Matthew Levine and
Robert Haydon Jones

Matthew Levine

The Bliss of Luck
By Robert Haydon Jones
Inspiration piece

Just before he woke on the day of his 20-year, cancer-free anniversary, Jimmy O’Hara gobbled yet another fierce, slurpy kiss from Rose Marie Restaino and she arched under him the way only she could and he just couldn’t hold any longer, he tried to hold, but he couldn’t hold, he couldn’t hold and the raucous, guttural groaning and moaning suddenly ceased and his eyes swung open wide as if Rose Marie had flicked his eye-switch.

Somehow, during the night, Rose Marie had stalked him again and balled him again. It had been fifty years, but she hadn’t changed. She still called him James. She still demanded he leave his wife. Rose Marie and her arch were still so hot and heavy that Jimmy blushed all over. He was completely under her control – a timid participant in this overwhelming, no-prisoners, sex. It was very, very embarrassing. It was fantastic.

He peeked over at the other side of the bed and was relieved no one was there. Anne was already on the road headed for her usual early morning spin session.

Lately, as he crested north of his seventy-seventh year toward heaven, Jimmy’s dreams were so enriched with vivid detail they seemed far more real than actual experience.

But, of course, sleep itself was a blessing. Sleep had been the first surprise gift of his recovery from alcoholism and drug addiction. And what a gift it was!

He would never forget the morning after his first natural deep sleep in recovery. Every part of his being was totally refreshed. What a surprise!

During his 17 years of addiction, Jimmy had completely forgotten about deep good sleep. It had been a thrilling, unexpected blessing to wake renewed and restored again. Then, eight years into sobriety, the lung cancer came and the death sentence prognosis came and the experimental, brutal surgery and the morphine and then the stop and start of the horrific chemo and then the wild dreams of healing and hope and CT scans that were clear – – way against the odds. (Less than ½ of 1 per cent got five-year survival with small-cell lung cancer.)

He made it through the chemo. Six months out, he even got good sleep back again.

Seven years out, they declared him a civilian. Mr. CANCER FREE.

CT scans every six months. Then every year. Nine years out, his buddy, the young oncologist, had left for big bucks running a new pharmaceutical that made DNA specific cancer drugs. From then on, a new, substitute oncologist, saw him yearly, scanned his blood tests and CT scans without comment and told Jimmy to book himself back.

No respect. No, “Jesus, you’re a friggin miracle.” Just, “See you in a year.”

Now Jimmy had opened his eyes to a special dividend day. It had been twenty years since his surgery. He intended to swagger a bit through this CT scan.

Jimmy breakfasted like a champion and took the train on in to New York to play his 20-year checkup like a hero with the attending staff. In fact, he laid “The 20” on them all. (And any poor bastard patients within earshot in the humongous waiting room.)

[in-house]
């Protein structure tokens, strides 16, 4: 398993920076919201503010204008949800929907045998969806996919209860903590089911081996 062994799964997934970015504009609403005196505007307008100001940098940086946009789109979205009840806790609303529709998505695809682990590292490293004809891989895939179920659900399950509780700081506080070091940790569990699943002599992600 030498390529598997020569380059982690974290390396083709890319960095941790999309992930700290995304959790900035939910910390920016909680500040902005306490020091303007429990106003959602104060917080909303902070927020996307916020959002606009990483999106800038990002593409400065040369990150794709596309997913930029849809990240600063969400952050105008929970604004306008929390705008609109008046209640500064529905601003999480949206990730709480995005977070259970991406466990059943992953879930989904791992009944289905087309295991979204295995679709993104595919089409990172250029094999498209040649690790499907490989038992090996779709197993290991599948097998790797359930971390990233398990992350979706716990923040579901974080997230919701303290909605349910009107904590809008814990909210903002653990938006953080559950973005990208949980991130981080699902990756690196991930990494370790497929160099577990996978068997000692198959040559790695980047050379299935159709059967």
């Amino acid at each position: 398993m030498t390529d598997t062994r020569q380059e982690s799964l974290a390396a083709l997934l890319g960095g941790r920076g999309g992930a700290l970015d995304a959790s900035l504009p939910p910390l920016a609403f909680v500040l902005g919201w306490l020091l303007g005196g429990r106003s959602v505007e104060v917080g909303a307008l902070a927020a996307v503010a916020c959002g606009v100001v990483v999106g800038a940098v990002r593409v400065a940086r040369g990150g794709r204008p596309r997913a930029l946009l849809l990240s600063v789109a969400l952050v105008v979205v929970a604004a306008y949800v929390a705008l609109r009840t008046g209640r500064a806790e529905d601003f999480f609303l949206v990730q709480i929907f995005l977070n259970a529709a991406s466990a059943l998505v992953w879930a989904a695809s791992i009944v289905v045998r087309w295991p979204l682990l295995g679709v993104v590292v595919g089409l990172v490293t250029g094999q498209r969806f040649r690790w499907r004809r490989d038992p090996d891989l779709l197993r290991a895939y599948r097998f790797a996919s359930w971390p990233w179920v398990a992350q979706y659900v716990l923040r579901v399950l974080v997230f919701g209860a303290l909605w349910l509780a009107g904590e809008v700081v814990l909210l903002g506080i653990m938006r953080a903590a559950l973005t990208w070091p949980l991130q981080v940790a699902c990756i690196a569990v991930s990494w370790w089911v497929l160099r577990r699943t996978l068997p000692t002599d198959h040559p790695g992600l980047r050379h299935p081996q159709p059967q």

“This is 20-years of recovery from small-cell lung cancer for me”, he loudly declaimed to the very pretty young blonde receptionist. “Oh, congratulations, sir,” she said

He knew the black, blood-draw lady from way back. Years ago, he had astonished her by guessing her home parish in Jamaica. So, now, he slapped palms with her and told her this blood-draw was real special. “This is 20-year-proof blood”, he said. “I kicked the shit out of small-cell lung cancer.”

The CT scan tech, a rail-thin Latina in her mid thirties, with braids and a sad, acme damaged face, misunderstood him. When Jimmy ran his 20-year brag at her, she said, “Sir, even if it is twenty years, you still have to get your CT scan.”

Jimmy had planned to run “The 20” when he met with the oncologist to go over his CT scan results, but he never had the chance.

The moment he was ushered into the office, his oncologist, a burly grey-haired man in his early fifties with a buzz cut and aviator glasses, rose up from behind his desk, grasped Jimmy’s right hand with both of his and said, “I’m so sorry Mr. O’Hara, your scan shows a large new tumor in your left lung right on the cut line from your surgery.”

Jimmy felt like he had been kicked in the stomach. The dread flooded in. The dead man walking dread suffused him. The oncologist escorted him to another office suite for an immediate conference with the surgeon and the biopsy specialist. None of the doctors made eye contact with Jimmy.

The surgeon said the scan looked bad. The tumor was quite sizable and since he was missing the upper lobe from his previous surgery, he wasn’t sure how much lung function Jimmy would retain. The biopsy guy said that he would do the needle biopsy the next morning and chances were Jimmy could return home that afternoon. Some times the lung collapsed – and some times there were other complications. He said there was a very slim chance the tumor was benign. It looked bad. The needle biopsy would tell them exactly what the deal was.